A boom in Earth observation satellites creating new demands for intelligence

by
Crises such as the covid pandemic, climate change and the war in Ukraine are fueling demand for geospatial information

DENVER – Elon Musk earlier this month opened a new Tesla assembly plant in Austin, Texas, and predicted it will produce as many as 500,000 vehicles annually by next year. 

To keep a closer eye on activities at the plant, investors and financial firms  are turning to Earth observation companies like BlackSky that use satellites to monitor locations for customers. 

“We have a lot of interest in monitoring the Tesla facility that just launched,” said Amy Minnick, chief commercial officer at BlackSky.

Just by monitoring the Tesla factory’s parking lot and surrounding traffic, insights can be drawn on car production, she said. Electric vehicle market analysts and car companies, for example, will be trying to estimate how many cars are actually being made and will look at, for example, what suppliers are delivering parts and how often. 

BlackSky’s constellation of 14 satellites can image the same location 15 times a day. The company uses artificial intelligence algorithms to analyze  images and combine the pictures with third-party data sources such as radar and radio-frequency imagery.

Dozens of other companies are showcasing applications of geospatial intelligence at the GEOINT Symposium held this year in Aurora, Colorado.

The industry is now in the spotlight as images from commercial satellites and data extracted from those images have become a key source of information on Russia’s war on Ukraine. The technology also is seeing growing applications in global supply chain monitoring and in tracking the effects of climate change.

“Shippers who are shipping goods around the world want to be able to see if their planes are on the ground,” Minnick said. “Did their planes move at the time that they expected to move?”

“I think you’re starting to see use cases being unlocked through what we can do with our satellites and the capabilities of lots of others in the industry,” she said. And as the cost of producing and launching satellites comes down, monitoring services are now within reach of more organizations, Minnick added. Just a few years ago, “it wasn’t possible to be able to have same day revisits over commercial locations at a cost that was reasonable or to get the analytic insights.” 

‘Explosion in use cases’

Crises such as the covid pandemic, climate change and geopolitical events like what’s happening in Ukraine, is why “geospatial information will continue to be more and more valuable,” she said.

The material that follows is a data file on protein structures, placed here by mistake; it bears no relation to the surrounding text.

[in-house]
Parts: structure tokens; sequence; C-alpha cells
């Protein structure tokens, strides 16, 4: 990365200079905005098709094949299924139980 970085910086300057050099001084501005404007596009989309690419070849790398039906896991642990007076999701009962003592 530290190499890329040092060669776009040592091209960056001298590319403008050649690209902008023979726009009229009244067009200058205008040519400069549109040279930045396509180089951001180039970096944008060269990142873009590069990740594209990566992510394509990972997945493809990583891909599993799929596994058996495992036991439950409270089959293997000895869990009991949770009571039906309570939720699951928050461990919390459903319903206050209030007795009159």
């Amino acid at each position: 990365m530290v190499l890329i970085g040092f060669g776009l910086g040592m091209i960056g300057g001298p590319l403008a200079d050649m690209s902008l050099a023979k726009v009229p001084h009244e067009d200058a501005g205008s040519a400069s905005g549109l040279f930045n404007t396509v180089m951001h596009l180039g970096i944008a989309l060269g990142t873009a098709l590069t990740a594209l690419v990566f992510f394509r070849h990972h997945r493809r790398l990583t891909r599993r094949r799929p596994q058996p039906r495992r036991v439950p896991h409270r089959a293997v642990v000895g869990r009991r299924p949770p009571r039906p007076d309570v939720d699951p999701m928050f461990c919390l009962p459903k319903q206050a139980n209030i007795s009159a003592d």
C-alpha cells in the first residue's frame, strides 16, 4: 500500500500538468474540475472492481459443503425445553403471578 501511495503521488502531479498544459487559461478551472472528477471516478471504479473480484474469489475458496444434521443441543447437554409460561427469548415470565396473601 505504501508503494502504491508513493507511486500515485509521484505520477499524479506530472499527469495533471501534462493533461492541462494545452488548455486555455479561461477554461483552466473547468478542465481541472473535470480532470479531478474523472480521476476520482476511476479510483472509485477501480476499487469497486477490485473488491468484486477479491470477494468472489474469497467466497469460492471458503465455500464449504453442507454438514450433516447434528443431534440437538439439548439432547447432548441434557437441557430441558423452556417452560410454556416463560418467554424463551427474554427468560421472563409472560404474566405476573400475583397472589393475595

The war is having ripple effects in the price of commodities, for instance, such as wheat and fertilizers. “Gas prices are the most visible, but there’s so many markets that are getting disrupted by the crisis,” Minnick said. “There’s an explosion in those use cases.”

Kevin Weil, president of Planet, said a “food crisis” is one of the effects of the war because Ukraine produces a lot of the world’s wheat. “And so we’re working with NGOs [non government organization] who are studying what’s going to happen with the food supply, what’s happening on the ground today, because you can actually understand what’s going on from 500 kilometers above the Earth from a satellite.”

Planet operates more than 200 satellites that image the Earth. The company is launching a new constellation next year to meet growing demand for detailed imagery and higher revisit rates.

Nathan De Ruiter, managing director of Euroconsult Canada, noted that just a few years ago the conversation in the Earth observation industry was about “the right data sets not being available.” Now with a surge of new constellations, “the next step is really building and developing the analytics around it,” De Ruiter said on a podcast. 

Scott Herman CEO, Cognitive Space, said the new space economy is attracting massive investment, which is benefiting the Earth observation industry. A use case that is now in high demand is known as tipping and cueing. A satellite image might reveal some information but to get more accurate data, “we can tip and cue other satellites.”

In Ukraine, for example, “I take a picture, I instantly see there’s a Russian tank column, now I’m going to cue other satellites in my network” to verify and obtain additional information.